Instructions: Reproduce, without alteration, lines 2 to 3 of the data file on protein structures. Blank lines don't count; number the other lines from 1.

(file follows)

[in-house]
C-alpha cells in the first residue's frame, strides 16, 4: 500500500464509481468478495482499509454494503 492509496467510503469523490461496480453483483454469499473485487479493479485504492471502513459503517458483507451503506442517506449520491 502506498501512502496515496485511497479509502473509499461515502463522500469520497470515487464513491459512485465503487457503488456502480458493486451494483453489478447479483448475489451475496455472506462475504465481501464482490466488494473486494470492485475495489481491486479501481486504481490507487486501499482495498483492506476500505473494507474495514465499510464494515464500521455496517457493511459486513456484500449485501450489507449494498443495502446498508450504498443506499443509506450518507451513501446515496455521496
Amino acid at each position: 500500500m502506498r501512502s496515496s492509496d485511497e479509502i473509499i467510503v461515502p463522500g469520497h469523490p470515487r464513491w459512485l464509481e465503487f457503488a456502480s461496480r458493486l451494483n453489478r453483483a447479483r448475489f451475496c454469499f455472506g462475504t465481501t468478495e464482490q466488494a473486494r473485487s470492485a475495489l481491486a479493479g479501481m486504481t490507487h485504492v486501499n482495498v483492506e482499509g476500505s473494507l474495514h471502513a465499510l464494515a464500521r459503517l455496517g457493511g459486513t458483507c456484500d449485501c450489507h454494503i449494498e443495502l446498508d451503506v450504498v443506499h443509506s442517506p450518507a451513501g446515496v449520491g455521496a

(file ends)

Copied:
C-alpha cells in the first residue's frame, strides 16, 4: 500500500464509481468478495482499509454494503 492509496467510503469523490461496480453483483454469499473485487479493479485504492471502513459503517458483507451503506442517506449520491 502506498501512502496515496485511497479509502473509499461515502463522500469520497470515487464513491459512485465503487457503488456502480458493486451494483453489478447479483448475489451475496455472506462475504465481501464482490466488494473486494470492485475495489481491486479501481486504481490507487486501499482495498483492506476500505473494507474495514465499510464494515464500521455496517457493511459486513456484500449485501450489507449494498443495502446498508450504498443506499443509506450518507451513501446515496455521496
Amino acid at each position: 500500500m502506498r501512502s496515496s492509496d485511497e479509502i473509499i467510503v461515502p463522500g469520497h469523490p470515487r464513491w459512485l464509481e465503487f457503488a456502480s461496480r458493486l451494483n453489478r453483483a447479483r448475489f451475496c454469499f455472506g462475504t465481501t468478495e464482490q466488494a473486494r473485487s470492485a475495489l481491486a479493479g479501481m486504481t490507487h485504492v486501499n482495498v483492506e482499509g476500505s473494507l474495514h471502513a465499510l464494515a464500521r459503517l455496517g457493511g459486513t458483507c456484500d449485501c450489507h454494503i449494498e443495502l446498508d451503506v450504498v443506499h443509506s442517506p450518507a451513501g446515496v449520491g455521496a